Otherwise, the court will supervise the administration. The personal representative will need to seek the court’s permission to sell property and make agreements with debtors or creditors on the estate’s behalf, unless the decedent left a will that provides them that power.
What the Personal Representative Has to Do
Indiana law sets out the responsibilities of a personal representative. Many of these can require considerable skilled work and research, especially if the decedent did not have their affairs in order before they died. Nonetheless, these duties must be completed by the court’s deadlines. They include:
- Notification of interested parties and creditors
After receiving letters of administration, the personal representative must send notice to every heir, every person named in the will, and every creditor. They must also prepare a notice for publication in the county’s newspaper, advising the public that the estate is in probate court. The personal representative is responsible for determining how many creditors the decedent had by reviewing financial records and making inquiries.
- Appraising the assets and creating an inventory
Within two months of their appointment, the personal representative must produce an inventory of the assets of the deceased, including their real property, furniture, household goods, securities, debts owing, bank accounts, and other personal property. All of this must be appraised at fair market value. When filing for the closing of the estate, the personal representative must also provide an accounting of the property.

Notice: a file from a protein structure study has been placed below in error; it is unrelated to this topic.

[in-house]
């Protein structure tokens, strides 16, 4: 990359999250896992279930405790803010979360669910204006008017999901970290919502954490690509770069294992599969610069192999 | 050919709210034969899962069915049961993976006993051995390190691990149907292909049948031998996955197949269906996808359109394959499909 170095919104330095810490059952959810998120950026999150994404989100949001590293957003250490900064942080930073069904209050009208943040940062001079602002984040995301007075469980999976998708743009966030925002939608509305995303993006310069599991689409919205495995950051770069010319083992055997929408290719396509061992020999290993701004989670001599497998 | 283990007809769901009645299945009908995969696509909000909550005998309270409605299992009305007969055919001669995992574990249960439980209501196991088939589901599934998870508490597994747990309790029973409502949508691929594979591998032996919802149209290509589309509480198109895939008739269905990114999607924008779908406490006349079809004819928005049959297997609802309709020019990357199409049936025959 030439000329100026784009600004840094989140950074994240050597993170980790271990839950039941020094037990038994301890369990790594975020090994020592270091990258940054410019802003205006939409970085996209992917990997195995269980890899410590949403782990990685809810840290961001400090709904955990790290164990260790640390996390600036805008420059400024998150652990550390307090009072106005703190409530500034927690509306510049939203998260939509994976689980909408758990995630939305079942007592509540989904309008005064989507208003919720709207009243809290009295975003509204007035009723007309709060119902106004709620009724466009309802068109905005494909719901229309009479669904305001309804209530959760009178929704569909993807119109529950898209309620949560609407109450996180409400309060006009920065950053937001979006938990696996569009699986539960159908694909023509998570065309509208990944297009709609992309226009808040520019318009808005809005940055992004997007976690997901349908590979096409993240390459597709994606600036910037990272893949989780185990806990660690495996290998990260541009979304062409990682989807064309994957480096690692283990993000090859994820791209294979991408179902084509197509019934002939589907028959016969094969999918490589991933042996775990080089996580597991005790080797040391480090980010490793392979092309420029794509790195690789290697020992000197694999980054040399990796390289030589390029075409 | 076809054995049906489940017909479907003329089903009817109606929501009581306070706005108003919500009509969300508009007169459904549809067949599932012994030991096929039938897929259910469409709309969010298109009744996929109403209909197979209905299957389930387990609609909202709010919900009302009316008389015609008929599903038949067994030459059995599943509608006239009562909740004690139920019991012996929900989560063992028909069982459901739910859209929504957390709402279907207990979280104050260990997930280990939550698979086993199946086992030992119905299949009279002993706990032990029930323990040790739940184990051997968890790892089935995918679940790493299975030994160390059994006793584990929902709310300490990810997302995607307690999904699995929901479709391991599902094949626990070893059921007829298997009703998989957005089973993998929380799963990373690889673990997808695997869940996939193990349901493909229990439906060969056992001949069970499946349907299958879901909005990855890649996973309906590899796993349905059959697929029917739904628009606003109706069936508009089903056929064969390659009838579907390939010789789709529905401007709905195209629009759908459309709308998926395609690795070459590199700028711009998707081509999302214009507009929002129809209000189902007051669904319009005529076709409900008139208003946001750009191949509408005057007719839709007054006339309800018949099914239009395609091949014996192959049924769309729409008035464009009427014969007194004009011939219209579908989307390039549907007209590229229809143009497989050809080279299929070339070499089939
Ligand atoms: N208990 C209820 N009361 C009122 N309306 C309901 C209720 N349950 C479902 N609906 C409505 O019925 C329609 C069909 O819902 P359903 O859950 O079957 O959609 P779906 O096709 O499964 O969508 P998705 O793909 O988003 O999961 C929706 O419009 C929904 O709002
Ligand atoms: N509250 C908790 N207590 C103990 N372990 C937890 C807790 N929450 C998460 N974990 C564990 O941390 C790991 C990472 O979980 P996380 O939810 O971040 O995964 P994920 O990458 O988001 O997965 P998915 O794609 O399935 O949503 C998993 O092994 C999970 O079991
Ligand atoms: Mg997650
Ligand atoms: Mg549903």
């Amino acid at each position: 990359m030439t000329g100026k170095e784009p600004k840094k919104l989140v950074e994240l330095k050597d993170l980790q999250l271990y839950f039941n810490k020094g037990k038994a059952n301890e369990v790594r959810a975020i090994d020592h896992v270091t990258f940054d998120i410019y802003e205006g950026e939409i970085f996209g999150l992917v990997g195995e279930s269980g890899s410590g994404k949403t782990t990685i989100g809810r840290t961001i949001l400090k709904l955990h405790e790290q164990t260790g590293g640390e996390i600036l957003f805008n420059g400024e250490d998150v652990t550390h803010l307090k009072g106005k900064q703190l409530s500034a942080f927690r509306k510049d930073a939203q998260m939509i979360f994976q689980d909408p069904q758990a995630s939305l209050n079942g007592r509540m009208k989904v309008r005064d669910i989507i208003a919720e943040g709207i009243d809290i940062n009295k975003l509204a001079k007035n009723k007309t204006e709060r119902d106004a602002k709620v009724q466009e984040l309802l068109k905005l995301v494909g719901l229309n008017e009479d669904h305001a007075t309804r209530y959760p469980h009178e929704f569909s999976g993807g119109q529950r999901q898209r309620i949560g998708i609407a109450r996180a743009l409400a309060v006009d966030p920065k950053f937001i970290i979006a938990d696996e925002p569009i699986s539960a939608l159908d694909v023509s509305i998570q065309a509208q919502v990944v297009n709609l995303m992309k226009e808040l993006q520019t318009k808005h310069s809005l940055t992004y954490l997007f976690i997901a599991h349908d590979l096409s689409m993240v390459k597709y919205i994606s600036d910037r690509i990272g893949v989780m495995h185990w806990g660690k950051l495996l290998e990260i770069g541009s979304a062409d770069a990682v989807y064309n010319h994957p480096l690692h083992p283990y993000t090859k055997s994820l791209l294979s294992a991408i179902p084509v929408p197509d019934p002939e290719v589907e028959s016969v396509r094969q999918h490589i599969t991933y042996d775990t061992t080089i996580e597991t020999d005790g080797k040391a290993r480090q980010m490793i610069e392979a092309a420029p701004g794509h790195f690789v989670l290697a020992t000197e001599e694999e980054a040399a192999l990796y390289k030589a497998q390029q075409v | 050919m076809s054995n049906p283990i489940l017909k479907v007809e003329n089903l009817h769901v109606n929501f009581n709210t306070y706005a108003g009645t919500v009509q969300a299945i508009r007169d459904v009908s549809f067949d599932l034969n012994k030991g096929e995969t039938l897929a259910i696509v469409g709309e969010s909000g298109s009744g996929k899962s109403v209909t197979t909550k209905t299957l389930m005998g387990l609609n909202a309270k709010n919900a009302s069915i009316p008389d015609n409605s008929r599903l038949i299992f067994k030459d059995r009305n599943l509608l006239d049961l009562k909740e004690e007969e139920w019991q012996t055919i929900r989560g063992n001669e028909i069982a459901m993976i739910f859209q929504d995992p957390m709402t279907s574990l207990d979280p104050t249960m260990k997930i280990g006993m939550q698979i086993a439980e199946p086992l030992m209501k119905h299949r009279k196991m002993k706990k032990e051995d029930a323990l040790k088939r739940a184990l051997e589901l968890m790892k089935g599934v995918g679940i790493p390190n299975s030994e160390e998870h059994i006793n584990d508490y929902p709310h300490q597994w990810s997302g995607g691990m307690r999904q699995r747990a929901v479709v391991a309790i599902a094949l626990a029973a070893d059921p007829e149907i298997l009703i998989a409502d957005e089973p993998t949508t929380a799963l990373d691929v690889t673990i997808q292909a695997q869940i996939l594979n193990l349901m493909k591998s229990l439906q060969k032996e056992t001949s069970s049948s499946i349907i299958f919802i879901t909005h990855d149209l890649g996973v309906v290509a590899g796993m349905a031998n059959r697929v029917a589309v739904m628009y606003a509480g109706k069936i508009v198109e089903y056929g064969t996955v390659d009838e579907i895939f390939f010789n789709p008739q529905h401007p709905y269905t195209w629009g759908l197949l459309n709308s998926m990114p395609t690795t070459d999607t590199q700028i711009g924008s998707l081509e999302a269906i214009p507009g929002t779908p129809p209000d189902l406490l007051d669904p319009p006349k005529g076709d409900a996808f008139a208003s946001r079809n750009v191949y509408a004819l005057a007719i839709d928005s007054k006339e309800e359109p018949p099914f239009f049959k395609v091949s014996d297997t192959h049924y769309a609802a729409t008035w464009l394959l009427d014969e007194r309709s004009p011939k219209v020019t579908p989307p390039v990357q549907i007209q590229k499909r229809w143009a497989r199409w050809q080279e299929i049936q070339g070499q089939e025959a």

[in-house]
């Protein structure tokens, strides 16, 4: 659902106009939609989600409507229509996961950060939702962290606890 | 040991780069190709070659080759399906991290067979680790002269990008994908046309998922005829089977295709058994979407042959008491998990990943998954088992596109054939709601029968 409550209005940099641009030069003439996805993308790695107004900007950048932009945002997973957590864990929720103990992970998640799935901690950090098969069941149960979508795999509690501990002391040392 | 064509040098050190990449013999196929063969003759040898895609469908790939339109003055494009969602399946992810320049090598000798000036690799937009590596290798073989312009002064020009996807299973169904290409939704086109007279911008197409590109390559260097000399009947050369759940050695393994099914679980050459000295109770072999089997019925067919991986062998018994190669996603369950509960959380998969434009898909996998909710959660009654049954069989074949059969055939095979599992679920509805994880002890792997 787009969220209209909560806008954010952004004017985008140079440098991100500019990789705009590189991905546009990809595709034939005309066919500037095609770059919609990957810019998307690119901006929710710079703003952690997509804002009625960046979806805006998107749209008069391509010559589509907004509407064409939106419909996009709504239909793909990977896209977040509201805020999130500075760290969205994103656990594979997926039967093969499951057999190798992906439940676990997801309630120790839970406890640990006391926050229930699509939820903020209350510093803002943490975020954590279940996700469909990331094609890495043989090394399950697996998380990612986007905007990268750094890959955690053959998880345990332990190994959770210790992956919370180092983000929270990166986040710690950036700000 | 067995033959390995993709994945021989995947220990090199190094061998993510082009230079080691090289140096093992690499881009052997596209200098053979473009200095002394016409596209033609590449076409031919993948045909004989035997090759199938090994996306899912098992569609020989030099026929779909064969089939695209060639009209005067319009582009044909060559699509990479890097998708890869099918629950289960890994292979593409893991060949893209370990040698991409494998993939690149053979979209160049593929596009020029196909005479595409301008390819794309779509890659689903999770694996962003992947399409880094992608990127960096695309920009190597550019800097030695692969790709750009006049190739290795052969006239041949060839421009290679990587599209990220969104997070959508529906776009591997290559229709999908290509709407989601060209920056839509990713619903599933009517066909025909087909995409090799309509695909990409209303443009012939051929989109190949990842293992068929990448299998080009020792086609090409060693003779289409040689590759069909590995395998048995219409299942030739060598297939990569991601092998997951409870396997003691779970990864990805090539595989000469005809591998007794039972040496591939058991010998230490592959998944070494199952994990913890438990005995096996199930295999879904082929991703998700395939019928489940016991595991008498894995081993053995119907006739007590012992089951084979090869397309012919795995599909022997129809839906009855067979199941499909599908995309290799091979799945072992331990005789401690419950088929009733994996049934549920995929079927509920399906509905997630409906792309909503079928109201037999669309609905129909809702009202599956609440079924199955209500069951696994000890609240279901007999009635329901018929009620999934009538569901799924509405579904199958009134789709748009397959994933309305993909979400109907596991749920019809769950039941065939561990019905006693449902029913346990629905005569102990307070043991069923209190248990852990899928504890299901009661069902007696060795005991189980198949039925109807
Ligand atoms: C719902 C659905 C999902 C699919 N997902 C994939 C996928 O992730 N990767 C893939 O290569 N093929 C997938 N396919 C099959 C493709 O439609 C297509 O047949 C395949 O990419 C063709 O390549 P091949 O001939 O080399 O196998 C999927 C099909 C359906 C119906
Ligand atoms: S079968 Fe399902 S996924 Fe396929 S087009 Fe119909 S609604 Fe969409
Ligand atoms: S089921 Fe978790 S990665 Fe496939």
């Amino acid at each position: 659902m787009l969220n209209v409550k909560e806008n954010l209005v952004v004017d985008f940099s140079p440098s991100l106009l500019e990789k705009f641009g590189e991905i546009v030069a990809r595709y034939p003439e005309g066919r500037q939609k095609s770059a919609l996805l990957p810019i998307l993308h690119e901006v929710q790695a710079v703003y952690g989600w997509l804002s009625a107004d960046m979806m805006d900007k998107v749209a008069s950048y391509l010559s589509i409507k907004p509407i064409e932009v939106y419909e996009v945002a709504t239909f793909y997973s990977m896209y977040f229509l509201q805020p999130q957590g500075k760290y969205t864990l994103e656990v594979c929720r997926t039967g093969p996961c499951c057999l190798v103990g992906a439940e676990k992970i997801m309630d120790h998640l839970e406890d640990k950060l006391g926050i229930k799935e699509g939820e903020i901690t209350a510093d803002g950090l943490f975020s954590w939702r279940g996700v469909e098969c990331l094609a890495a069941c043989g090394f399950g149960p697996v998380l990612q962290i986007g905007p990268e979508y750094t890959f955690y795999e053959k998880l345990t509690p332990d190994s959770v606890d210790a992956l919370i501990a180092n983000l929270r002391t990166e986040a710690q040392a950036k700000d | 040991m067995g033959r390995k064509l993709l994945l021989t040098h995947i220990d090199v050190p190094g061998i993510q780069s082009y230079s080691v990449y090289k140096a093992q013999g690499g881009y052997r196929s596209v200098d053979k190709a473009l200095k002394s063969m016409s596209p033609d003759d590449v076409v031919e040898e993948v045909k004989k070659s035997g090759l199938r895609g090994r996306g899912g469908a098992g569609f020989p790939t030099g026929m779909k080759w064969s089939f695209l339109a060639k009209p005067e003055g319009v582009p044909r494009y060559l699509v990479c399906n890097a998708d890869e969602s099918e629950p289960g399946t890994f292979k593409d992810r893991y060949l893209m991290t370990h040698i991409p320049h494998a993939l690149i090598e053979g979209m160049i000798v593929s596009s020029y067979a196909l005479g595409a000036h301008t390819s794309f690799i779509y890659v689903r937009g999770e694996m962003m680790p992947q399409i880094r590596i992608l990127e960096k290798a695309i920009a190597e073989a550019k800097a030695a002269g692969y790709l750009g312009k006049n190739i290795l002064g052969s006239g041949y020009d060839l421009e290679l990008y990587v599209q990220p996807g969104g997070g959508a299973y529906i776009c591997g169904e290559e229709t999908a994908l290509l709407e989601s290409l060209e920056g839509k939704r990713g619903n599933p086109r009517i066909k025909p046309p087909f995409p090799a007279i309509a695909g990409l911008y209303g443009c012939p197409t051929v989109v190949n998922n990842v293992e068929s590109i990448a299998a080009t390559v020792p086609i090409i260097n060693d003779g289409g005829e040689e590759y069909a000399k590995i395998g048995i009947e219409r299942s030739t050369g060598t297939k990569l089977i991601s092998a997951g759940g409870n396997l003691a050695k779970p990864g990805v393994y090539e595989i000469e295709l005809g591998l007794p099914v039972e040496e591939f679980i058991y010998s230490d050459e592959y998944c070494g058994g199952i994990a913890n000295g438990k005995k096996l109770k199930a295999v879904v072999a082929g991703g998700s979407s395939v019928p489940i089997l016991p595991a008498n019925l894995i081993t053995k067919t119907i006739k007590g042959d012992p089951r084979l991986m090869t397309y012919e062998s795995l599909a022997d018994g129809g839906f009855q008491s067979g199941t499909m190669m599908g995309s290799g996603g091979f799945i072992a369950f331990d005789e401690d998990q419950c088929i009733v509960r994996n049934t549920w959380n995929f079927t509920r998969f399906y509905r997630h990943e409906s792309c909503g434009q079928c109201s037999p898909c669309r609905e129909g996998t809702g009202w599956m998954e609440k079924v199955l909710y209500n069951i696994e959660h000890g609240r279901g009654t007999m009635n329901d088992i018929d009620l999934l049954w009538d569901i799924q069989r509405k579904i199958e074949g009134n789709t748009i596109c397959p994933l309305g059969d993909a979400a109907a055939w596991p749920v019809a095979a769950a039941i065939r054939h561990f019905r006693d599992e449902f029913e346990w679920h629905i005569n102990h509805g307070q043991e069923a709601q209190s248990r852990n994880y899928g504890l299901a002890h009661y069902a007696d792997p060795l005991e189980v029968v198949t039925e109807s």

- Maintaining the decedent’s estate
The personal representative must collect rents, where applicable, and keep the decedent’s real property in usable condition. The personal representative can be held personally liable for estate property that they receive.
- Distributing property to heirs and those named in the will
Depending on the situation, this may become complicated. When a person dies without a will, the law of intestate succession provides that their next of kin inherit. If they had multiple surviving heirs, the estate is divided into fractions—a difficult situation to settle. And if the decedent left a spouse or minor children, those heirs are entitled to an allowance from the estate. A spouse is even entitled to “take against the will” and receive a share of the estate instead of what the will provided for them.
These can be complicated and painful matters to resolve. If you need help with the administration of an estate in Indiana, or if you want to know more about the process, we would be glad to speak with you. At Beeman Heifner Benge, P.A. we can advise you, assist you with filings or disputes, and relieve the pressure of handling your loved one’s affairs. Call us today at (765) 234-8024 to set up an appointment in our Anderson or Indianapolis offices.